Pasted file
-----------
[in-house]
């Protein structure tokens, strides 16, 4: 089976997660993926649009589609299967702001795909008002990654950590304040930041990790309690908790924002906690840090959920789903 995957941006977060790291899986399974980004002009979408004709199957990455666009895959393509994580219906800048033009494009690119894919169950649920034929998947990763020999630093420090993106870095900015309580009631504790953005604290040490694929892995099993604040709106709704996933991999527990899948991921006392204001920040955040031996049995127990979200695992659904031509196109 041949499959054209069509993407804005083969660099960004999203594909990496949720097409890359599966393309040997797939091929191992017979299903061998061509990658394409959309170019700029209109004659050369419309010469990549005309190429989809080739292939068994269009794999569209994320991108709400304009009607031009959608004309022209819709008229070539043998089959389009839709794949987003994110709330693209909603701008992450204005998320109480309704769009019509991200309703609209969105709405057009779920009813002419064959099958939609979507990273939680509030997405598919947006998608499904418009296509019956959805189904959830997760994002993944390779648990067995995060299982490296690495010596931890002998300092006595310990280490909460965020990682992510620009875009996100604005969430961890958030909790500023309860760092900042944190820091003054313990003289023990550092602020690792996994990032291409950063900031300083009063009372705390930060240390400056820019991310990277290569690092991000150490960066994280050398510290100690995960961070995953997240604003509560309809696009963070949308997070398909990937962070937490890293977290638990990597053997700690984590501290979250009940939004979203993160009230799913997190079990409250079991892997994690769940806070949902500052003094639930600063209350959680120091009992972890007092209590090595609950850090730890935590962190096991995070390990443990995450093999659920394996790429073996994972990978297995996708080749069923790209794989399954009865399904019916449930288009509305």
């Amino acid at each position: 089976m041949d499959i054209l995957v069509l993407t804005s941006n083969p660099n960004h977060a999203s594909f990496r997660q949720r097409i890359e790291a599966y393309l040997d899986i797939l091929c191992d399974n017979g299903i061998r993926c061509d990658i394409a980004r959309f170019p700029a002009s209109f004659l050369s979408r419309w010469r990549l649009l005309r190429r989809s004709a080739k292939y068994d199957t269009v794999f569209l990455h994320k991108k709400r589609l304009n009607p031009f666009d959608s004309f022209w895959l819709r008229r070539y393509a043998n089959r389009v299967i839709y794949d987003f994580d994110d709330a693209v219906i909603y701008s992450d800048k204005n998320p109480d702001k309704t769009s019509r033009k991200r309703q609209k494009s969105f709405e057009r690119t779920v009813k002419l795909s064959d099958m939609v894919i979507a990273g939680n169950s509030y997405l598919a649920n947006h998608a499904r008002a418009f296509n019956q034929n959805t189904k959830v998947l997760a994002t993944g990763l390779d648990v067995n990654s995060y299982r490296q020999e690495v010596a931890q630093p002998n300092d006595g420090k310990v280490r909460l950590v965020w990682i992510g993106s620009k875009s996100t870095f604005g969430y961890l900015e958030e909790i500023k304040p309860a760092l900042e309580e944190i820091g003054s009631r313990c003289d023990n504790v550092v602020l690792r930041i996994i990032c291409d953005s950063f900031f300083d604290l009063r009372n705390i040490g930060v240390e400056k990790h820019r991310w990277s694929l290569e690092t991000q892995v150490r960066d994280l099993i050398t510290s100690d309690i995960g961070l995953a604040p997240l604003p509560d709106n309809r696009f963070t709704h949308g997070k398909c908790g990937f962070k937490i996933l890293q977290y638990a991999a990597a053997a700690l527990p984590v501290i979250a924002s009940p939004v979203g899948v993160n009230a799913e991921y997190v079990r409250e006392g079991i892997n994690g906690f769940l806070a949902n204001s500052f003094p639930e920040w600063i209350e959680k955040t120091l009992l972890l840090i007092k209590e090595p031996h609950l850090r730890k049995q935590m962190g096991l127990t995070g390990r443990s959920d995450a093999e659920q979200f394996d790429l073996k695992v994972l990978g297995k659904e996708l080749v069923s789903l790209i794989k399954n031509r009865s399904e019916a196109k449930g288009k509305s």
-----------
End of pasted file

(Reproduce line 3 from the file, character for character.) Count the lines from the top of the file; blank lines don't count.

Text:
């Amino acid at each position: 089976m041949d499959i054209l995957v069509l993407t804005s941006n083969p660099n960004h977060a999203s594909f990496r997660q949720r097409i890359e790291a599966y393309l040997d899986i797939l091929c191992d399974n017979g299903i061998r993926c061509d990658i394409a980004r959309f170019p700029a002009s209109f004659l050369s979408r419309w010469r990549l649009l005309r190429r989809s004709a080739k292939y068994d199957t269009v794999f569209l990455h994320k991108k709400r589609l304009n009607p031009f666009d959608s004309f022209w895959l819709r008229r070539y393509a043998n089959r389009v299967i839709y794949d987003f994580d994110d709330a693209v219906i909603y701008s992450d800048k204005n998320p109480d702001k309704t769009s019509r033009k991200r309703q609209k494009s969105f709405e057009r690119t779920v009813k002419l795909s064959d099958m939609v894919i979507a990273g939680n169950s509030y997405l598919a649920n947006h998608a499904r008002a418009f296509n019956q034929n959805t189904k959830v998947l997760a994002t993944g990763l390779d648990v067995n990654s995060y299982r490296q020999e690495v010596a931890q630093p002998n300092d006595g420090k310990v280490r909460l950590v965020w990682i992510g993106s620009k875009s996100t870095f604005g969430y961890l900015e958030e909790i500023k304040p309860a760092l900042e309580e944190i820091g003054s009631r313990c003289d023990n504790v550092v602020l690792r930041i996994i990032c291409d953005s950063f900031f300083d604290l009063r009372n705390i040490g930060v240390e400056k990790h820019r991310w990277s694929l290569e690092t991000q892995v150490r960066d994280l099993i050398t510290s100690d309690i995960g961070l995953a604040p997240l604003p509560d709106n309809r696009f963070t709704h949308g997070k398909c908790g990937f962070k937490i996933l890293q977290y638990a991999a990597a053997a700690l527990p984590v501290i979250a924002s009940p939004v979203g899948v993160n009230a799913e991921y997190v079990r409250e006392g079991i892997n994690g906690f769940l806070a949902n204001s500052f003094p639930e920040w600063i209350e959680k955040t120091l009992l972890l840090i007092k209590e090595p031996h609950l850090r730890k049995q935590m962190g096991l127990t995070g390990r443990s959920d995450a093999e659920q979200f394996d790429l073996k695992v994972l990978g297995k659904e996708l080749v069923s789903l790209i794989k399954n031509r009865s399904e019916a196109k449930g288009k509305s």